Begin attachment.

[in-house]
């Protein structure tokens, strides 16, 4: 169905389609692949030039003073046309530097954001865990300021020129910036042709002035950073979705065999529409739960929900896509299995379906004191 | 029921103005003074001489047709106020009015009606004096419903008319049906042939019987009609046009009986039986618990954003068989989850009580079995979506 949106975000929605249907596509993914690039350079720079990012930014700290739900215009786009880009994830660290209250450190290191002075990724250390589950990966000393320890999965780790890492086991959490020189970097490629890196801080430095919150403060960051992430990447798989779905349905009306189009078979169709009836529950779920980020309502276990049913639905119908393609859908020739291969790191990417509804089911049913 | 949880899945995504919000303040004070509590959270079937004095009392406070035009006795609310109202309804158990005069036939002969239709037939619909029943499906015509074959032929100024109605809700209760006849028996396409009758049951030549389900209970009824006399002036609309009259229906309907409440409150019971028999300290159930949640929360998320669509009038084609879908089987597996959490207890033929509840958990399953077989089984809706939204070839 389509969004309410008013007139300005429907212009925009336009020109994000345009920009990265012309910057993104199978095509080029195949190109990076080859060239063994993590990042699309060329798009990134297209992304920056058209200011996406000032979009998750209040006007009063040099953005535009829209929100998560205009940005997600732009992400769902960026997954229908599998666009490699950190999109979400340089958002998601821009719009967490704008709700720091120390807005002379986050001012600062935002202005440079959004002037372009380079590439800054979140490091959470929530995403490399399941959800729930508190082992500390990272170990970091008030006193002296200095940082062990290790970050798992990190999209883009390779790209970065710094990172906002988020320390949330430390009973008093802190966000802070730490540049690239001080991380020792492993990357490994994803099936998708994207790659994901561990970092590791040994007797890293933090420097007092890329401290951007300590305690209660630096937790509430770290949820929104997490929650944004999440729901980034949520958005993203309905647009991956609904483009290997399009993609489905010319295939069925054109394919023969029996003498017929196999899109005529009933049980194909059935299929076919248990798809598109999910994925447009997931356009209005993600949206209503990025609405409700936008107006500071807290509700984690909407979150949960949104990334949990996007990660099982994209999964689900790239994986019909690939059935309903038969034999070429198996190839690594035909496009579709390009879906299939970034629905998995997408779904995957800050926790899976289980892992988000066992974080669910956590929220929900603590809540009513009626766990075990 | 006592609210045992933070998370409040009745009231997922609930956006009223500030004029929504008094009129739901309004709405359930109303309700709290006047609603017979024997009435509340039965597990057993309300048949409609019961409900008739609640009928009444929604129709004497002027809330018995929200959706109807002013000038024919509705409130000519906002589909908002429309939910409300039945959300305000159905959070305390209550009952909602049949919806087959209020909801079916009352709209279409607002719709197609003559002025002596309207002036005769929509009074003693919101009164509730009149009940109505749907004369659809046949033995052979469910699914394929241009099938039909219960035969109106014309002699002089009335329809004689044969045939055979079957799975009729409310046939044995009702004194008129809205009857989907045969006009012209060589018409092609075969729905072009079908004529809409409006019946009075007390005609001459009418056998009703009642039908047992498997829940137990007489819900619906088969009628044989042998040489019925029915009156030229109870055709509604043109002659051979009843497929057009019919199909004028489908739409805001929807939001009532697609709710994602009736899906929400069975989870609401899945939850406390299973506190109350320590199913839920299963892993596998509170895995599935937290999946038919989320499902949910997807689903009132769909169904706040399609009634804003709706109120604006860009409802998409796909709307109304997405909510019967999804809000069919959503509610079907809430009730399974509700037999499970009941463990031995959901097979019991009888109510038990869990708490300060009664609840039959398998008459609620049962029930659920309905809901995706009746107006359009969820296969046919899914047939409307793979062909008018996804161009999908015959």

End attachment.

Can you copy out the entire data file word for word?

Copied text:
[in-house]
């Protein structure tokens, strides 16, 4: 169905389609692949030039003073046309530097954001865990300021020129910036042709002035950073979705065999529409739960929900896509299995379906004191 | 029921103005003074001489047709106020009015009606004096419903008319049906042939019987009609046009009986039986618990954003068989989850009580079995979506 949106975000929605249907596509993914690039350079720079990012930014700290739900215009786009880009994830660290209250450190290191002075990724250390589950990966000393320890999965780790890492086991959490020189970097490629890196801080430095919150403060960051992430990447798989779905349905009306189009078979169709009836529950779920980020309502276990049913639905119908393609859908020739291969790191990417509804089911049913 | 949880899945995504919000303040004070509590959270079937004095009392406070035009006795609310109202309804158990005069036939002969239709037939619909029943499906015509074959032929100024109605809700209760006849028996396409009758049951030549389900209970009824006399002036609309009259229906309907409440409150019971028999300290159930949640929360998320669509009038084609879908089987597996959490207890033929509840958990399953077989089984809706939204070839 389509969004309410008013007139300005429907212009925009336009020109994000345009920009990265012309910057993104199978095509080029195949190109990076080859060239063994993590990042699309060329798009990134297209992304920056058209200011996406000032979009998750209040006007009063040099953005535009829209929100998560205009940005997600732009992400769902960026997954229908599998666009490699950190999109979400340089958002998601821009719009967490704008709700720091120390807005002379986050001012600062935002202005440079959004002037372009380079590439800054979140490091959470929530995403490399399941959800729930508190082992500390990272170990970091008030006193002296200095940082062990290790970050798992990190999209883009390779790209970065710094990172906002988020320390949330430390009973008093802190966000802070730490540049690239001080991380020792492993990357490994994803099936998708994207790659994901561990970092590791040994007797890293933090420097007092890329401290951007300590305690209660630096937790509430770290949820929104997490929650944004999440729901980034949520958005993203309905647009991956609904483009290997399009993609489905010319295939069925054109394919023969029996003498017929196999899109005529009933049980194909059935299929076919248990798809598109999910994925447009997931356009209005993600949206209503990025609405409700936008107006500071807290509700984690909407979150949960949104990334949990996007990660099982994209999964689900790239994986019909690939059935309903038969034999070429198996190839690594035909496009579709390009879906299939970034629905998995997408779904995957800050926790899976289980892992988000066992974080669910956590929220929900603590809540009513009626766990075990 | 006592609210045992933070998370409040009745009231997922609930956006009223500030004029929504008094009129739901309004709405359930109303309700709290006047609603017979024997009435509340039965597990057993309300048949409609019961409900008739609640009928009444929604129709004497002027809330018995929200959706109807002013000038024919509705409130000519906002589909908002429309939910409300039945959300305000159905959070305390209550009952909602049949919806087959209020909801079916009352709209279409607002719709197609003559002025002596309207002036005769929509009074003693919101009164509730009149009940109505749907004369659809046949033995052979469910699914394929241009099938039909219960035969109106014309002699002089009335329809004689044969045939055979079957799975009729409310046939044995009702004194008129809205009857989907045969006009012209060589018409092609075969729905072009079908004529809409409006019946009075007390005609001459009418056998009703009642039908047992498997829940137990007489819900619906088969009628044989042998040489019925029915009156030229109870055709509604043109002659051979009843497929057009019919199909004028489908739409805001929807939001009532697609709710994602009736899906929400069975989870609401899945939850406390299973506190109350320590199913839920299963892993596998509170895995599935937290999946038919989320499902949910997807689903009132769909169904706040399609009634804003709706109120604006860009409802998409796909709307109304997405909510019967999804809000069919959503509610079907809430009730399974509700037999499970009941463990031995959901097979019991009888109510038990869990708490300060009664609840039959398998008459609620049962029930659920309905809901995706009746107006359009969820296969046919899914047939409307793979062909008018996804161009999908015959």